Let’s start by getting one thing out of the way: I love short stories. For me, short stories are the epitome of how science fiction is best experienced, meaning that choosing one short story as my “favorite” is impossible. When Apex asked me to write about my favorite short story for their subscription drive, literally dozens of titles popped into my head. I hesitate to list them all, as I would be sure to omit many others. But let me make it clear: the short story I have selected to discuss is not necessarily my favorite, but it’s definitely up there among all my favorites.
And the reason for my selection is one that I expect will be entirely unexpected.
Isaac Asimov remains one of my favorite short story writers. In 1980, he was asked to provide a short story for the fiftieth anniversary of Analog, and given his relationship with previous editor John Campbell, there was no way he could refuse. He supplied a story that made me think a lot when I was a kid, and still makes me think today.
“The Last Answer” (Analog, January 1980; reprinted in the collection The Winds of Change and Other Stories) tells the story of physicist Murray Templeton, an atheist who finds himself surprised to be selected for the afterlife by a being known only as the Voice. According to the Voice, any traditional concept humanity has of a supreme being and an afterlife of reward and punishment is untrue. The Voice merely selects those people it feels have the capacity for continued interesting thought, keeps them “alive” as an electromagnetic nexus, and encourages them to think. Templeton wishes to dispense with this existence, as it lacks true purpose, and he quickly jumps to the idea of deciding to ponder how to disrupt his own nexus. When the Voice tells him that it can easily reconstruct him, Templeton tells the Voice he will turn his thoughts to the question of how to destroy the Voice – and it turns out that is exactly what the Voice wants. The implication is that the Voice, having lived for eternity with no knowledge of its own beginning, wants to die, but has no way of killing itself. It hopes that one day one of the intelligences it keeps thinking will figure out its own dilemma, and manage to destroy its own existence.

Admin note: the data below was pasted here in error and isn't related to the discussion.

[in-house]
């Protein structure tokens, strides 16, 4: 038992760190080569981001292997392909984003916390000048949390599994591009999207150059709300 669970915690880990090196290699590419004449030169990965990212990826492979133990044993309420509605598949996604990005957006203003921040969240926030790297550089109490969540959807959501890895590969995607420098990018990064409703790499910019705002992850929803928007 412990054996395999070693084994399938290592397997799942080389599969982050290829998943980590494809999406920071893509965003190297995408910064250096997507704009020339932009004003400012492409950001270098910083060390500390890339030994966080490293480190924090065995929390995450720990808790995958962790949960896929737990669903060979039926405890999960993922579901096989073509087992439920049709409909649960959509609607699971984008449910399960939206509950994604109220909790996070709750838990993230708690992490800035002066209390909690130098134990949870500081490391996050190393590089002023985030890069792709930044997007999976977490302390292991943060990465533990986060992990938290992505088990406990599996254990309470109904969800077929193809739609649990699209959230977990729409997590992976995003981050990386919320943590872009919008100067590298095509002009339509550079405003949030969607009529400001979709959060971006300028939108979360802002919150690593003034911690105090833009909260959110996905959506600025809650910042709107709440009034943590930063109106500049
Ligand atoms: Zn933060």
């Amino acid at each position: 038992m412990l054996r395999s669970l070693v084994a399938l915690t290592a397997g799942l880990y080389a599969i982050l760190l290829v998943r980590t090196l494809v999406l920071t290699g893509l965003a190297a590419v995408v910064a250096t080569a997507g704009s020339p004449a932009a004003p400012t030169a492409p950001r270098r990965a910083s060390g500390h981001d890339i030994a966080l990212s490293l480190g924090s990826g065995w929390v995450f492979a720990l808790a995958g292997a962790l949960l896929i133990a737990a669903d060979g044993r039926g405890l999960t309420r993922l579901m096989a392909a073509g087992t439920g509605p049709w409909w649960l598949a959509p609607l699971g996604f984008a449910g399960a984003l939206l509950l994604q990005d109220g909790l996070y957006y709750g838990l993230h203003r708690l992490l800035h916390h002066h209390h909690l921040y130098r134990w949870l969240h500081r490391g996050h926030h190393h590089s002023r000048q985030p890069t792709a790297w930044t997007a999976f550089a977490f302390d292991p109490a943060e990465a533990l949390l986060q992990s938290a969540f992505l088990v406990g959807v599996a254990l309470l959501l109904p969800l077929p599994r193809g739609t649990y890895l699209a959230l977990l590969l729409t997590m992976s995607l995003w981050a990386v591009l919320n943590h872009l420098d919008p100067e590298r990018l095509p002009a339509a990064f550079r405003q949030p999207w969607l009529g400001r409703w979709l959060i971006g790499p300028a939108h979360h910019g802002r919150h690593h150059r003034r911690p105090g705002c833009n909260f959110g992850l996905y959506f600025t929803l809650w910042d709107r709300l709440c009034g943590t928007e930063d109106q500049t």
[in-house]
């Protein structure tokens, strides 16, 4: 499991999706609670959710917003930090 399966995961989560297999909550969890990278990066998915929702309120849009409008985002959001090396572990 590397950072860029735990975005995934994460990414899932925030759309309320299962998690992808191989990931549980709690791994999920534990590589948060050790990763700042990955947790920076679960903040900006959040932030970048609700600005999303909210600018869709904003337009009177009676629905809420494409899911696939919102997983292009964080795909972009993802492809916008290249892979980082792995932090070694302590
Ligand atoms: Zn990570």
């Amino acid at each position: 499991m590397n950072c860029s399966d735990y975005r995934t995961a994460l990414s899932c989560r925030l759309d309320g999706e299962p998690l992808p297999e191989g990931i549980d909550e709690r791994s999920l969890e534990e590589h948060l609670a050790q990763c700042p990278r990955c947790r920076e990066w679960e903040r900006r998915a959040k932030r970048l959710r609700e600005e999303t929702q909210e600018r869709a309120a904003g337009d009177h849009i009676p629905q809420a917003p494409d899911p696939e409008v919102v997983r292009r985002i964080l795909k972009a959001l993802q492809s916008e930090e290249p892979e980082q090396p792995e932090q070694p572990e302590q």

Now, there’s a lot in this story to make it worth discussing. The idea of an afterlife limited to thinking, or of an immortal being that wishes nothing more than to die, already exercises the imagination.
But the main reason I found this story so compelling was that I was sure Asimov had meant to connect it with an earlier short story of his, the one he always referred to as his favorite of all his stories. And it’s actually my favorite of Asimov’s stories as well.
“The Last Question” (Science Fiction Quarterly, November 1956; reprinted in the collection Nine Tomorrows) is much better well-known than “The Last Answer.” The story skips through the entire life and death of the universe. Throughout history, human beings ask the most powerful computer created by humanity if there is a way to reverse entropy and restart the universe. Throughout history, the computer, which starts as Multivac and eventually becomes the Universal AC and then just the AC, responds that there is insufficient data for a meaningful answer. Finally, after space and time has ceased to exist and all intelligence has merged with the AC, the AC finally figures out the answer and chooses to provide the answer by demonstration. And the story ends as follows:
“And AC said: ‘LET THERE BE LIGHT!’ And there was light–”
To be obvious about it, the AC has, of course, become God.
The way I see it, the Voice of “The Last Answer” is the AC of “The Last Question.” I suspect Asimov intended “The Last Answer” as a sequel, envisioning a future where the AC, having re-created the universe, now wants nothing more than oblivion but has no way to grant it to itself. The titles of the two stories implied this strongly – at least, to me. The idea that a universe existed before this one, and that God was a computer borne out of that universe, and then that computer now wants to die as its purpose was at an end … these are very heady ideas, especially for the teenager whom I was when I first came across them.
I was absolutely positive that the two stories were connected. But, even though I met Asimov on numerous occasions, sadly I never thought to ask him.
And to the best of my knowledge Asimov never specifically stated anywhere whether or not he intended this connection.
Perhaps somewhere now, though, a Voice is asking him the question …
Michael A. Burstein is the author of I Remember the Future, a collection of short stories published by Apex Publications.
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Learn more about Michael A. Burstein, visit his website at http://www.mabfan.com/.